Vintage Martin Acoustic Guitar Restoration : Martin 00-17

Here’s a rare guitar on the workbench, it’s an old Martin 00-17 made in 1949.  Bob Dylan used this model back in the early so called “Coffeehouse Days” more info on Dylans guitar’s Here…

This little gem has some all too familiar problems; it has severe soundboard bellying, the neck is loose giving a high playing action. All of which has probably causing the bridge to lift.

Other issues

There is a small hole in the rib

Initials have been scratched in the lacquer on the back

It has been fitted with inappropriate machine heads

Click image to enlarge


With all bridge-lifting or bellying issues the first thing to look at is the internal structure of the soundboard.

Using lights and mirrors to scrutinise the internal bracing it is discovered that the bridge plate is a little loose and not glued at its edges.

By removing the bridge and bridge-plate the soundboard can be returned to its original flat shape.

With very little effort the bridge is removed.

The bridge-plate is soaked overnight. The next day, with a little heat, the bridge-plate becomes detached very easily.

With this area of the soundboard in a “damp” state, the soundboard is clamped into a negative bow and left to dry out for a week or so. This will help the soundboard regain its correct shape.

Once completely dry a new bridge-plate is made up from Indian Rosewood and glued into place. Hide glue is used because it is reversible, this will make the plate easier to remove in later years if necessary.

With the soundboard still in its negative bow the new bridge-plate is fitted, clamped up and left to dry overnight.

The bridge footprint on the soundboard and the underside of the bridge are cleaned up and with the soundboard still in its negative bow the bridge is glued into place.

Hide glue can be diluted to such a viscosity so as to be used in a syringe. Using this method the issue of the loose neck is easily solved by injecting Hide glue into the join and clamping overnight.

The hole and initials are patched up and cleaned up so as not to look too “over worked”. This is quite often a good way of resolving damage to a finish that is already distressed from years of use.

Suitable replacement machine heads are not available at the time of stringing up this old Martin. This will be done when appropriate tuners become available.

Glenn of Glenn’s Guitars plays the changes and checks over the  finished results.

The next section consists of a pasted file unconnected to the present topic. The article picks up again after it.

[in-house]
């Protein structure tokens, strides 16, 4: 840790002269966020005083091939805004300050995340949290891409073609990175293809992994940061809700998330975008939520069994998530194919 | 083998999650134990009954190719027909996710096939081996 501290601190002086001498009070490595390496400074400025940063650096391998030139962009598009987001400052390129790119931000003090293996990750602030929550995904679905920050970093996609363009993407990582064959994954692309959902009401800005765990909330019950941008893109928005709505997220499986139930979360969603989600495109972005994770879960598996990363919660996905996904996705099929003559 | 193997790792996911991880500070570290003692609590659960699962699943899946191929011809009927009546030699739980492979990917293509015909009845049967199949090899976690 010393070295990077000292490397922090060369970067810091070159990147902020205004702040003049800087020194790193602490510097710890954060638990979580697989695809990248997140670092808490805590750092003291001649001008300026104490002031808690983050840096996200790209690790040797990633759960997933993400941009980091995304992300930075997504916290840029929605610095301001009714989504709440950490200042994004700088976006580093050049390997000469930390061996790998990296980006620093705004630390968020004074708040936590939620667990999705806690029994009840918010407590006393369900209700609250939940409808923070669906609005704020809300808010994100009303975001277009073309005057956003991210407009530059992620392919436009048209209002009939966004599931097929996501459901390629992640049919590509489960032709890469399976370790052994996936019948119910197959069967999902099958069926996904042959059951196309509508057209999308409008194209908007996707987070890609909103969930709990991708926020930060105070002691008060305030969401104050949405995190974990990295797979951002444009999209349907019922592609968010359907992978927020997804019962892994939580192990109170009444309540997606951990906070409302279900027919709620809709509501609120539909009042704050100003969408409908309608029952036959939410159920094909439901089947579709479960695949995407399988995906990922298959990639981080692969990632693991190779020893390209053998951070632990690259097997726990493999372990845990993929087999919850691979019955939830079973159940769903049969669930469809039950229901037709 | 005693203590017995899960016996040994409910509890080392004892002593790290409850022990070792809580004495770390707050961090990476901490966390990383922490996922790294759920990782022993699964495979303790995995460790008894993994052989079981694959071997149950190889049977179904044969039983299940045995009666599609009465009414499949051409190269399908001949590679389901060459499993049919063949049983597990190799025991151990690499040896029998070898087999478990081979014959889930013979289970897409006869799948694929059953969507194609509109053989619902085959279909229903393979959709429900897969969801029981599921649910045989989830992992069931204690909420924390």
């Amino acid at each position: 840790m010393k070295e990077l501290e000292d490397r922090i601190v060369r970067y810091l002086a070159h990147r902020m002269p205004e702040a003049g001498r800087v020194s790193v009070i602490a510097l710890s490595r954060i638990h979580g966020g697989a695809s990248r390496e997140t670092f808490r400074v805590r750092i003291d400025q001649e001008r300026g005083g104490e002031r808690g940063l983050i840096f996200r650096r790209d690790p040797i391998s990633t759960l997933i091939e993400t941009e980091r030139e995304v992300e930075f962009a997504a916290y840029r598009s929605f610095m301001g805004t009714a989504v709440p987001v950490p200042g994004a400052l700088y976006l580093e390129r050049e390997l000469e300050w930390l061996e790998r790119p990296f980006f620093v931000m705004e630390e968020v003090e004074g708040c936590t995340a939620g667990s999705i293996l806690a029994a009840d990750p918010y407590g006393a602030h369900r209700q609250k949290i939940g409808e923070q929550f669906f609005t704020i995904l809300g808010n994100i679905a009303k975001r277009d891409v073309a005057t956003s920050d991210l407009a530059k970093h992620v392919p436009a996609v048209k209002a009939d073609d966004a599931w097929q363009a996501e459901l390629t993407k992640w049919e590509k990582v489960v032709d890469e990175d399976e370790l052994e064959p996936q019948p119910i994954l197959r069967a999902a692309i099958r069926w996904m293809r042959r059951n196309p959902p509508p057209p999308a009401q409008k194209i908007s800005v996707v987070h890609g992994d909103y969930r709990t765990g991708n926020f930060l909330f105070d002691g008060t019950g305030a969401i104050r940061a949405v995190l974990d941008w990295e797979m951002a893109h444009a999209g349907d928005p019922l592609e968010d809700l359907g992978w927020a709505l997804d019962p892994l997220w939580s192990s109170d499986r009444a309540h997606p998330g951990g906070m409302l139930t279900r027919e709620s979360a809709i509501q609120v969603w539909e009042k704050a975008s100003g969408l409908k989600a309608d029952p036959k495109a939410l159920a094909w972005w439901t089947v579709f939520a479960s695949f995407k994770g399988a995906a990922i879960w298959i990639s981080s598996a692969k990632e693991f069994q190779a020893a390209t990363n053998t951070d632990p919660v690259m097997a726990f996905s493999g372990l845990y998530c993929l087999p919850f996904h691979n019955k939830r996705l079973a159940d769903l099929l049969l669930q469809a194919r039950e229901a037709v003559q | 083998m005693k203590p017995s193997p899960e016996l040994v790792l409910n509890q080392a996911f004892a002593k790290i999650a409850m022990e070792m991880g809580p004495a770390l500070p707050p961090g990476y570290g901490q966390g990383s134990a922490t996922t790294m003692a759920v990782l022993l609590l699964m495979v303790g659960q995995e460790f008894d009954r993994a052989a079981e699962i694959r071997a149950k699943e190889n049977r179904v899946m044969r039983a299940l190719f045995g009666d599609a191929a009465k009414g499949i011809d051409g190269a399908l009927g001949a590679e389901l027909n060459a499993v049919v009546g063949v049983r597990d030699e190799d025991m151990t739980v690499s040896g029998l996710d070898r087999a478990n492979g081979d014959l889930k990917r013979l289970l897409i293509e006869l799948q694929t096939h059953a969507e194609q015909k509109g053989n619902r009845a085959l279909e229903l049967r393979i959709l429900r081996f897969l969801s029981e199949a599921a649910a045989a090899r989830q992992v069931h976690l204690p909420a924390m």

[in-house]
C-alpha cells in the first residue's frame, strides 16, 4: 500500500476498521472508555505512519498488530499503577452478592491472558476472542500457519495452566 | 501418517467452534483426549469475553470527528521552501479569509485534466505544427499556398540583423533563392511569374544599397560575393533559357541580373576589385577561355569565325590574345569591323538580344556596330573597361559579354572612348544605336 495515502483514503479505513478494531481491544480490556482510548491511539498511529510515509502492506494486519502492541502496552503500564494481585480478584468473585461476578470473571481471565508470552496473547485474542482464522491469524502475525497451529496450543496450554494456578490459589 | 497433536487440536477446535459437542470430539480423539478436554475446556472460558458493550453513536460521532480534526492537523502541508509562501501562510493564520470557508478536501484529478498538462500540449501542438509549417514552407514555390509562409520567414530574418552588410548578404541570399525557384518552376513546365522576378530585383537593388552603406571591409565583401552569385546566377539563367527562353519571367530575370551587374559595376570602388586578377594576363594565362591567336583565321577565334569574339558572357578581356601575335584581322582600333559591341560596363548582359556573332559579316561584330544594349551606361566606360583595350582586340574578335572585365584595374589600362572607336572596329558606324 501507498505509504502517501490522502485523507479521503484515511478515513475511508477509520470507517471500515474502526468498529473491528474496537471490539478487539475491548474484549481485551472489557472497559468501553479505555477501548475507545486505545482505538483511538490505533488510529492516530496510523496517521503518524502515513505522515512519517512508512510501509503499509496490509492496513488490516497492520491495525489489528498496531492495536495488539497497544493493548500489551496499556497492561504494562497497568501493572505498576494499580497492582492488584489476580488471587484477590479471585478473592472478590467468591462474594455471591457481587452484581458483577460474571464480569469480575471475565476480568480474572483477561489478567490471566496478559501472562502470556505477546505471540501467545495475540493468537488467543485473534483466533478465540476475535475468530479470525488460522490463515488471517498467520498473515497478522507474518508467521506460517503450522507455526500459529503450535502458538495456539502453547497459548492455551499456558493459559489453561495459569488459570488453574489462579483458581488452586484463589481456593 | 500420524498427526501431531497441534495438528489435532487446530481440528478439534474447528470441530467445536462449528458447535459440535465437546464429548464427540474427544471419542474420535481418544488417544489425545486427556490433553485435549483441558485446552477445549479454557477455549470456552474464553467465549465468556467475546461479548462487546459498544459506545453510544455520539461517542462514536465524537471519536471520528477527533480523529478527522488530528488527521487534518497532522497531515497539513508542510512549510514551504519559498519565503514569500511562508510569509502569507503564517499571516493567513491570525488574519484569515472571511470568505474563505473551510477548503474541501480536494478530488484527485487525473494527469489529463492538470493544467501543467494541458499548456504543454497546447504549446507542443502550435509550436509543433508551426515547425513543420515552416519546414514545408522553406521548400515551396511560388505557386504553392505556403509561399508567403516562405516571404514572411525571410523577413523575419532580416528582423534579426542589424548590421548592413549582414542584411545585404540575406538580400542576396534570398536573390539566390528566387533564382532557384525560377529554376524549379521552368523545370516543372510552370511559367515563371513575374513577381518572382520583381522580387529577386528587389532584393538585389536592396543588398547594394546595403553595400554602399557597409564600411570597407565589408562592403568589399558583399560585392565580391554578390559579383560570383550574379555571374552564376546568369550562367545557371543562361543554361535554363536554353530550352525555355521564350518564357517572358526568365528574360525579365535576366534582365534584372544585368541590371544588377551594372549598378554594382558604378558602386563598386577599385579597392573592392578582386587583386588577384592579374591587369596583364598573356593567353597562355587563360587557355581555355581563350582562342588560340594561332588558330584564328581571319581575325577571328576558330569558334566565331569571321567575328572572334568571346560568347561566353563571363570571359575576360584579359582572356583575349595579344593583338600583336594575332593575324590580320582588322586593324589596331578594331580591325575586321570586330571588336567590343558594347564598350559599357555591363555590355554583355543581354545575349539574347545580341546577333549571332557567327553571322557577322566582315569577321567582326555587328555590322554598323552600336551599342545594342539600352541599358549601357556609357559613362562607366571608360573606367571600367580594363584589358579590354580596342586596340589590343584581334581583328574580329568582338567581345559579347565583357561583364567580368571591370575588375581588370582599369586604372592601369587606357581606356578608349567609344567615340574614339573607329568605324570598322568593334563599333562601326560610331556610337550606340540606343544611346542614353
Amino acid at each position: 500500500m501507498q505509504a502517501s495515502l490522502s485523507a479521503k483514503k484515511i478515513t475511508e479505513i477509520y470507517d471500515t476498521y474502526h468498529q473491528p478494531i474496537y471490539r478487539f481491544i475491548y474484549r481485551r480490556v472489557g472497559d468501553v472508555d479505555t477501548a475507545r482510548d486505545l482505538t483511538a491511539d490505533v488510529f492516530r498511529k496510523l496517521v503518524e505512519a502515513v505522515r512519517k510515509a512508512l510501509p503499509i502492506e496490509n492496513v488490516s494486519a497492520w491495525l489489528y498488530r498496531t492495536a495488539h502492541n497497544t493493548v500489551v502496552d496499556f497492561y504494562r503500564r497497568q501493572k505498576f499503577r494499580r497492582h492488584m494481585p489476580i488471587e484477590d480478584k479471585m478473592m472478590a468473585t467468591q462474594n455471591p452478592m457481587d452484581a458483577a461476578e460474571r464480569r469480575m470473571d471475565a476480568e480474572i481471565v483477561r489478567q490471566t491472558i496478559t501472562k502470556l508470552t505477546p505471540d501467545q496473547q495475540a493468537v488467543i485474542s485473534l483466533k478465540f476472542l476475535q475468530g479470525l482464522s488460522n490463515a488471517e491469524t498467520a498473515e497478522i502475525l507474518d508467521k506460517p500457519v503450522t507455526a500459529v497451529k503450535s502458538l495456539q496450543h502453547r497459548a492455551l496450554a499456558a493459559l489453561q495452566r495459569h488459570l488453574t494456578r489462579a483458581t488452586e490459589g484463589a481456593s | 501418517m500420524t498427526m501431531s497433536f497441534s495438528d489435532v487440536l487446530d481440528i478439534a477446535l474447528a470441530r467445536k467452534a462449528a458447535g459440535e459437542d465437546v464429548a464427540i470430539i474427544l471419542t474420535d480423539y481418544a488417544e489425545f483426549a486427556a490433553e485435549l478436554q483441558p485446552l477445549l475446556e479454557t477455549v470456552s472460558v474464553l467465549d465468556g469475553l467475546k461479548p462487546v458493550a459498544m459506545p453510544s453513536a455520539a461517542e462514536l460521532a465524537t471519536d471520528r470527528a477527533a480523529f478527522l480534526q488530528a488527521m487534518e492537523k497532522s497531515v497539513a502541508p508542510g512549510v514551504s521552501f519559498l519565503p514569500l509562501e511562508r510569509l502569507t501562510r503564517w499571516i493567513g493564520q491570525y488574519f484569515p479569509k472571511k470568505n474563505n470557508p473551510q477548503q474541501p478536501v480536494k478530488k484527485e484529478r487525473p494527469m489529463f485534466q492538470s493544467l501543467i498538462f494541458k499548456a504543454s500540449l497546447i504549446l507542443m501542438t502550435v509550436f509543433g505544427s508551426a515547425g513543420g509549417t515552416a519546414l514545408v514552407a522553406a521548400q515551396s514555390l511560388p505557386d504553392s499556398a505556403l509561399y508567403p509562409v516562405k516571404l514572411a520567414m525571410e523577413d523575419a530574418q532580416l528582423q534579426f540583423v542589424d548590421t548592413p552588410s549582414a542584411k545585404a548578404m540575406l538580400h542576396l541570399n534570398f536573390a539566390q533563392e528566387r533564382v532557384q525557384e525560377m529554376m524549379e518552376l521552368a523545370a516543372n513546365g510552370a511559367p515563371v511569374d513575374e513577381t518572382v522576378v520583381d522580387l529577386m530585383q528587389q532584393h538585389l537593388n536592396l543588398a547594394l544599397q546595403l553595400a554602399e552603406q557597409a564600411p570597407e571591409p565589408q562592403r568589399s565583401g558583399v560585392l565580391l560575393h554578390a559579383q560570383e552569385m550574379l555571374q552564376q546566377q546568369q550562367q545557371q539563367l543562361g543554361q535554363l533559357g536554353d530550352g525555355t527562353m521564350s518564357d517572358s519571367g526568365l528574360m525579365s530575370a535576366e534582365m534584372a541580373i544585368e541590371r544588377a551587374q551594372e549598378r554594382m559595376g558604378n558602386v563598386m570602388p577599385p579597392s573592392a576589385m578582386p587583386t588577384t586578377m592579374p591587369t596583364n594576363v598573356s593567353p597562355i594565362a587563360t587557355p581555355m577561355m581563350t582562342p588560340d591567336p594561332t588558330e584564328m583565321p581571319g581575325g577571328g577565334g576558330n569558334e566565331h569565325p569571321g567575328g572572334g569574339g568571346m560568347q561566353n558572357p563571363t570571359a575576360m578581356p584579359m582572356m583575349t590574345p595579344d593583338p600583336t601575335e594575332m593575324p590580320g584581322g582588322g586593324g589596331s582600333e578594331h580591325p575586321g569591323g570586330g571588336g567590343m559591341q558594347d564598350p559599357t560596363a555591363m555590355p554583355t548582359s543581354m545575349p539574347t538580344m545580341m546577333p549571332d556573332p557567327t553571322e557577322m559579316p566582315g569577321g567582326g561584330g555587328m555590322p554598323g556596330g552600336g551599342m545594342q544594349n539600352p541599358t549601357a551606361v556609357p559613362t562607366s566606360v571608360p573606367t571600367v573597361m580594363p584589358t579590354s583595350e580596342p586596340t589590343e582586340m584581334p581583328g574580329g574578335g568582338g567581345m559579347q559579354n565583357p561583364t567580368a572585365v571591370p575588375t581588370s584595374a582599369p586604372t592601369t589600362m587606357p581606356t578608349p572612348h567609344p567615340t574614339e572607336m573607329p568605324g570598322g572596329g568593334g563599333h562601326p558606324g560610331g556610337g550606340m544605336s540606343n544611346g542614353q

More Martin 0017 photos on Flickr

7 Responses to “Vintage Martin Acoustic Guitar Restoration : Martin 00-17”

  1. C.J. Says:

    That heater that you used, is that a certain heater made specifically just for bridge plate removal, aslo I would like to thank you for being so informative about the work you do. My guitar needs a little work now and I’m thinking about doing it myself. Just don’t have all the right tools yet.

  2. Graham Parker Luthier Says:

    The heat blanket used on this repair is a purpose made device available from most luthier suppliers
    Good luck with your repairs,

  3. Rich Says:

    ..I still need to bring my 00-17 in for you to take a look at!!!!


  4. Graham Parker Luthier Says:

    Hi Rich,
    What seems to be the problem with it?
    Email if you wish

  5. Christine LeDoux Says:

    Hi there! I was wondering if you could help me. I have what I think is the same guitar. I’m American but here in Austria. I am trying to figure out if that’s what it is first of all and if so, what to sell it for.
    I emailed a friend and guitar expert Teja Gerken, but haven’t heard back yet. Just trying to find as much info as I can. Thanks so so much in advance.
    American expat in Austria Chris

    • Graham Parker Luthier Says:

      Hi Christine ,
      Email me a few photos of the guitar showing its condition and any issues that you know it may have. Also the model and serial number and I’ll check it out.
      Email address on the contact page.

  6. Charles A Campbell Says:

    I have a Martin Model 0 17 serial number 96828 (inherited from my father) with some damage (holes he drilled to for an electric pickup) and just general wear and tear. Could you tell me, approximately, what would be the cost of restoration. Even a ballpark number would be helpful.

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